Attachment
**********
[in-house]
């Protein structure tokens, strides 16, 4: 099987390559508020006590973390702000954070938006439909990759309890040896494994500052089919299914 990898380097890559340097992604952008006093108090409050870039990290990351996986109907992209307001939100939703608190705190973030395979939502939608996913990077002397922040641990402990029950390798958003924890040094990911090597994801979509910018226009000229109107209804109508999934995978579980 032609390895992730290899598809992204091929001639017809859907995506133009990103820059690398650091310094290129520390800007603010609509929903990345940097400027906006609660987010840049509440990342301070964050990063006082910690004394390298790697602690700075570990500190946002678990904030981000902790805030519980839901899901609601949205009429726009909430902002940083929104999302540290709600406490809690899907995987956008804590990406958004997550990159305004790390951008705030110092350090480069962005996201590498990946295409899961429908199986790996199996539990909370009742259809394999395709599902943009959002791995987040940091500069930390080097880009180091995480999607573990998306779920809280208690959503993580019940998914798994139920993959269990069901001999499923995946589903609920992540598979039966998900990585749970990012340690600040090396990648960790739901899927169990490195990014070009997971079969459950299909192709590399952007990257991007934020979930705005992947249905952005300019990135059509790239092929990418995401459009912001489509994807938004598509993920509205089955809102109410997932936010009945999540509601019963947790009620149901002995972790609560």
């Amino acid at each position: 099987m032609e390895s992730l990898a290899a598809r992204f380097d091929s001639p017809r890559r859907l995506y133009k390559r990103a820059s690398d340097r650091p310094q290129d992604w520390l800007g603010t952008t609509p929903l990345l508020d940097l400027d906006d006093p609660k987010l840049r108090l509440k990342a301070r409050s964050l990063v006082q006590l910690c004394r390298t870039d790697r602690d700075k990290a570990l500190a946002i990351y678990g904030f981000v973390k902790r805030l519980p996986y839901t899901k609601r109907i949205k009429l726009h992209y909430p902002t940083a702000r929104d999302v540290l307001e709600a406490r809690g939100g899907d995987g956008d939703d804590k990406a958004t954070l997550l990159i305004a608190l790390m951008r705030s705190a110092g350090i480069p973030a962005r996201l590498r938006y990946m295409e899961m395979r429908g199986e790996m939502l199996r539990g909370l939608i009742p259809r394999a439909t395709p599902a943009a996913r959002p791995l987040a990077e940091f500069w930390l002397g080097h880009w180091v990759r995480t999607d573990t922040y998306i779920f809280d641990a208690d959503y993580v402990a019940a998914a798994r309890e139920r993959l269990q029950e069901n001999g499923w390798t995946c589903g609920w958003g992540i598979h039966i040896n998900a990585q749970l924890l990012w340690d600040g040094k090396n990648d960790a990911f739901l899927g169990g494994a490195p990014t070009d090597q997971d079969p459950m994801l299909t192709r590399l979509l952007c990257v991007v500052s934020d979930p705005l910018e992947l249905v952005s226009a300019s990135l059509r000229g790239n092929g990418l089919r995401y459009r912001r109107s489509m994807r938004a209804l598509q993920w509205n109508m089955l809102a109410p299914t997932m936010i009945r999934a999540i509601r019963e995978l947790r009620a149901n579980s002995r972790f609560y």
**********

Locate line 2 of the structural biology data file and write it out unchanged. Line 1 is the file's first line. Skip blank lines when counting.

């Protein structure tokens, strides 16, 4: 099987390559508020006590973390702000954070938006439909990759309890040896494994500052089919299914 990898380097890559340097992604952008006093108090409050870039990290990351996986109907992209307001939100939703608190705190973030395979939502939608996913990077002397922040641990402990029950390798958003924890040094990911090597994801979509910018226009000229109107209804109508999934995978579980 032609390895992730290899598809992204091929001639017809859907995506133009990103820059690398650091310094290129520390800007603010609509929903990345940097400027906006609660987010840049509440990342301070964050990063006082910690004394390298790697602690700075570990500190946002678990904030981000902790805030519980839901899901609601949205009429726009909430902002940083929104999302540290709600406490809690899907995987956008804590990406958004997550990159305004790390951008705030110092350090480069962005996201590498990946295409899961429908199986790996199996539990909370009742259809394999395709599902943009959002791995987040940091500069930390080097880009180091995480999607573990998306779920809280208690959503993580019940998914798994139920993959269990069901001999499923995946589903609920992540598979039966998900990585749970990012340690600040090396990648960790739901899927169990490195990014070009997971079969459950299909192709590399952007990257991007934020979930705005992947249905952005300019990135059509790239092929990418995401459009912001489509994807938004598509993920509205089955809102109410997932936010009945999540509601019963947790009620149901002995972790609560």